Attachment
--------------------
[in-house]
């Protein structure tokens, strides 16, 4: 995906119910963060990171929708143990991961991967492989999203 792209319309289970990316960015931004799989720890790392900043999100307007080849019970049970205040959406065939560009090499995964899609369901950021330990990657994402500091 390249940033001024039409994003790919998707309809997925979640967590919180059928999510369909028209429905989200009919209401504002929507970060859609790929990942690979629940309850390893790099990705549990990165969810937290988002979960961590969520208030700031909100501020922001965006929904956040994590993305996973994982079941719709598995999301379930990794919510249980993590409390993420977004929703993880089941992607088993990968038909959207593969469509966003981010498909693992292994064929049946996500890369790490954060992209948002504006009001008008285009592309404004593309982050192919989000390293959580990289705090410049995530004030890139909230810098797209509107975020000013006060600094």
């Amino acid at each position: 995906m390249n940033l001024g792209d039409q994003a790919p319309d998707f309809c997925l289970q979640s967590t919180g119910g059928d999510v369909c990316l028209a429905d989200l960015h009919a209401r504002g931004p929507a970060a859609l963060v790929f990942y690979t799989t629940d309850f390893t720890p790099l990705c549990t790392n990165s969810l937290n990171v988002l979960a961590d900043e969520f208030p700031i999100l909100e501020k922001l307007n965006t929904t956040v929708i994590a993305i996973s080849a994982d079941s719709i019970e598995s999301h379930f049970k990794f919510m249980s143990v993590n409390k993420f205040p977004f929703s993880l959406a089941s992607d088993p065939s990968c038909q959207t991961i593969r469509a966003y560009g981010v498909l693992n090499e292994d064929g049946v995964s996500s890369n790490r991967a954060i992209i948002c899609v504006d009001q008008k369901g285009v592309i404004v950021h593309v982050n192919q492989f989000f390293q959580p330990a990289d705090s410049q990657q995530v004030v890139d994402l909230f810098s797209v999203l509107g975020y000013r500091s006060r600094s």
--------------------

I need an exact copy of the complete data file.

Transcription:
[in-house]
């Protein structure tokens, strides 16, 4: 995906119910963060990171929708143990991961991967492989999203 792209319309289970990316960015931004799989720890790392900043999100307007080849019970049970205040959406065939560009090499995964899609369901950021330990990657994402500091 390249940033001024039409994003790919998707309809997925979640967590919180059928999510369909028209429905989200009919209401504002929507970060859609790929990942690979629940309850390893790099990705549990990165969810937290988002979960961590969520208030700031909100501020922001965006929904956040994590993305996973994982079941719709598995999301379930990794919510249980993590409390993420977004929703993880089941992607088993990968038909959207593969469509966003981010498909693992292994064929049946996500890369790490954060992209948002504006009001008008285009592309404004593309982050192919989000390293959580990289705090410049995530004030890139909230810098797209509107975020000013006060600094």
């Amino acid at each position: 995906m390249n940033l001024g792209d039409q994003a790919p319309d998707f309809c997925l289970q979640s967590t919180g119910g059928d999510v369909c990316l028209a429905d989200l960015h009919a209401r504002g931004p929507a970060a859609l963060v790929f990942y690979t799989t629940d309850f390893t720890p790099l990705c549990t790392n990165s969810l937290n990171v988002l979960a961590d900043e969520f208030p700031i999100l909100e501020k922001l307007n965006t929904t956040v929708i994590a993305i996973s080849a994982d079941s719709i019970e598995s999301h379930f049970k990794f919510m249980s143990v993590n409390k993420f205040p977004f929703s993880l959406a089941s992607d088993p065939s990968c038909q959207t991961i593969r469509a966003y560009g981010v498909l693992n090499e292994d064929g049946v995964s996500s890369n790490r991967a954060i992209i948002c899609v504006d009001q008008k369901g285009v592309i404004v950021h593309v982050n192919q492989f989000f390293q959580p330990a990289d705090s410049q990657q995530v004030v890139d994402l909230f810098s797209v999203l509107g975020y000013r500091s006060r600094s």